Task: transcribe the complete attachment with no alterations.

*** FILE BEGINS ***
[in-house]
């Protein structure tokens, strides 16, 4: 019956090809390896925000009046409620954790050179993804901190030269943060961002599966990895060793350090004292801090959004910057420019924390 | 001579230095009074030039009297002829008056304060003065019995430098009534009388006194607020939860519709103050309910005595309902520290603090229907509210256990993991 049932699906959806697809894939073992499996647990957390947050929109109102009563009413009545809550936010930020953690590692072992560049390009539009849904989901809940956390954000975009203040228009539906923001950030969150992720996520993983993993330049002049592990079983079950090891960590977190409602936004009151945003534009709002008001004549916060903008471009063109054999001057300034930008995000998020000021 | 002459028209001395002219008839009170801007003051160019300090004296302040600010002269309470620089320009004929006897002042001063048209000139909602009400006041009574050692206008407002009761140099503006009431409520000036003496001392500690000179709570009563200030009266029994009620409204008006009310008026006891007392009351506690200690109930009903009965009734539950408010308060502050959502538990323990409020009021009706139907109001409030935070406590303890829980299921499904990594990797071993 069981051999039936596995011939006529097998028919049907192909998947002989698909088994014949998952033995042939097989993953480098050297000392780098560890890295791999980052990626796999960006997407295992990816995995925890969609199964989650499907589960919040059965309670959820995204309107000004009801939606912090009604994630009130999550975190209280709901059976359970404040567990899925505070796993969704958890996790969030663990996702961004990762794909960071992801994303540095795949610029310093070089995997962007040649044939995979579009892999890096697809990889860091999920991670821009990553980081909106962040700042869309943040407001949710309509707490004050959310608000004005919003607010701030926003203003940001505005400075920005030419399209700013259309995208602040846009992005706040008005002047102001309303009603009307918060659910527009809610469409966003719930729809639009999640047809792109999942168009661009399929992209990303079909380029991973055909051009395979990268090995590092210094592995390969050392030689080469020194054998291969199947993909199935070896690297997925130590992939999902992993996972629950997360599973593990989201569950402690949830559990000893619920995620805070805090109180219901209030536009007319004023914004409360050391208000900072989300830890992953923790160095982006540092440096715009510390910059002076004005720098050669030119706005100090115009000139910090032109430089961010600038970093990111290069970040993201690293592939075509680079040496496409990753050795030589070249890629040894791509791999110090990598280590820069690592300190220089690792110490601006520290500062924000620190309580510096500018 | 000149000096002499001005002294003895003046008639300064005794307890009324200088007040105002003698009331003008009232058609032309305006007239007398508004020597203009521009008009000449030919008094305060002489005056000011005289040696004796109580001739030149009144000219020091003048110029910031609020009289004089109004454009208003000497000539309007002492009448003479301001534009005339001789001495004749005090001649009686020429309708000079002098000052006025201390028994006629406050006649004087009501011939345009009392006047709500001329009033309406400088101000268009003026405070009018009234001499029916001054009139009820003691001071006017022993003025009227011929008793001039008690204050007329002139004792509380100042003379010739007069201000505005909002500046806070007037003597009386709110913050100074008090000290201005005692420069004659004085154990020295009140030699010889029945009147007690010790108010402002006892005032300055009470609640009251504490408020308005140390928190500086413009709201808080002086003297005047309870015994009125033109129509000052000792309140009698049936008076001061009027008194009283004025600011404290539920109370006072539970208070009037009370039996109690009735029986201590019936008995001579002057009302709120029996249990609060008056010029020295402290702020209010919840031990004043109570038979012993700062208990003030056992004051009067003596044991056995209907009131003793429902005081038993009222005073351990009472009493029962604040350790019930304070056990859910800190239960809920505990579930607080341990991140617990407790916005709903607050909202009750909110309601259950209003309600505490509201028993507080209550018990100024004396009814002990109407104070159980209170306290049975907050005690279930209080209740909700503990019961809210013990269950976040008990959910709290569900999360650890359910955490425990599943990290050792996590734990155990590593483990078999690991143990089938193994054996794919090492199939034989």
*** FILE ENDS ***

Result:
[in-house]
């Protein structure tokens, strides 16, 4: 019956090809390896925000009046409620954790050179993804901190030269943060961002599966990895060793350090004292801090959004910057420019924390 | 001579230095009074030039009297002829008056304060003065019995430098009534009388006194607020939860519709103050309910005595309902520290603090229907509210256990993991 049932699906959806697809894939073992499996647990957390947050929109109102009563009413009545809550936010930020953690590692072992560049390009539009849904989901809940956390954000975009203040228009539906923001950030969150992720996520993983993993330049002049592990079983079950090891960590977190409602936004009151945003534009709002008001004549916060903008471009063109054999001057300034930008995000998020000021 | 002459028209001395002219008839009170801007003051160019300090004296302040600010002269309470620089320009004929006897002042001063048209000139909602009400006041009574050692206008407002009761140099503006009431409520000036003496001392500690000179709570009563200030009266029994009620409204008006009310008026006891007392009351506690200690109930009903009965009734539950408010308060502050959502538990323990409020009021009706139907109001409030935070406590303890829980299921499904990594990797071993 069981051999039936596995011939006529097998028919049907192909998947002989698909088994014949998952033995042939097989993953480098050297000392780098560890890295791999980052990626796999960006997407295992990816995995925890969609199964989650499907589960919040059965309670959820995204309107000004009801939606912090009604994630009130999550975190209280709901059976359970404040567990899925505070796993969704958890996790969030663990996702961004990762794909960071992801994303540095795949610029310093070089995997962007040649044939995979579009892999890096697809990889860091999920991670821009990553980081909106962040700042869309943040407001949710309509707490004050959310608000004005919003607010701030926003203003940001505005400075920005030419399209700013259309995208602040846009992005706040008005002047102001309303009603009307918060659910527009809610469409966003719930729809639009999640047809792109999942168009661009399929992209990303079909380029991973055909051009395979990268090995590092210094592995390969050392030689080469020194054998291969199947993909199935070896690297997925130590992939999902992993996972629950997360599973593990989201569950402690949830559990000893619920995620805070805090109180219901209030536009007319004023914004409360050391208000900072989300830890992953923790160095982006540092440096715009510390910059002076004005720098050669030119706005100090115009000139910090032109430089961010600038970093990111290069970040993201690293592939075509680079040496496409990753050795030589070249890629040894791509791999110090990598280590820069690592300190220089690792110490601006520290500062924000620190309580510096500018 | 000149000096002499001005002294003895003046008639300064005794307890009324200088007040105002003698009331003008009232058609032309305006007239007398508004020597203009521009008009000449030919008094305060002489005056000011005289040696004796109580001739030149009144000219020091003048110029910031609020009289004089109004454009208003000497000539309007002492009448003479301001534009005339001789001495004749005090001649009686020429309708000079002098000052006025201390028994006629406050006649004087009501011939345009009392006047709500001329009033309406400088101000268009003026405070009018009234001499029916001054009139009820003691001071006017022993003025009227011929008793001039008690204050007329002139004792509380100042003379010739007069201000505005909002500046806070007037003597009386709110913050100074008090000290201005005692420069004659004085154990020295009140030699010889029945009147007690010790108010402002006892005032300055009470609640009251504490408020308005140390928190500086413009709201808080002086003297005047309870015994009125033109129509000052000792309140009698049936008076001061009027008194009283004025600011404290539920109370006072539970208070009037009370039996109690009735029986201590019936008995001579002057009302709120029996249990609060008056010029020295402290702020209010919840031990004043109570038979012993700062208990003030056992004051009067003596044991056995209907009131003793429902005081038993009222005073351990009472009493029962604040350790019930304070056990859910800190239960809920505990579930607080341990991140617990407790916005709903607050909202009750909110309601259950209003309600505490509201028993507080209550018990100024004396009814002990109407104070159980209170306290049975907050005690279930209080209740909700503990019961809210013990269950976040008990959910709290569900999360650890359910955490425990599943990290050792996590734990155990590593483990078999690991143990089938193994054996794919090492199939034989």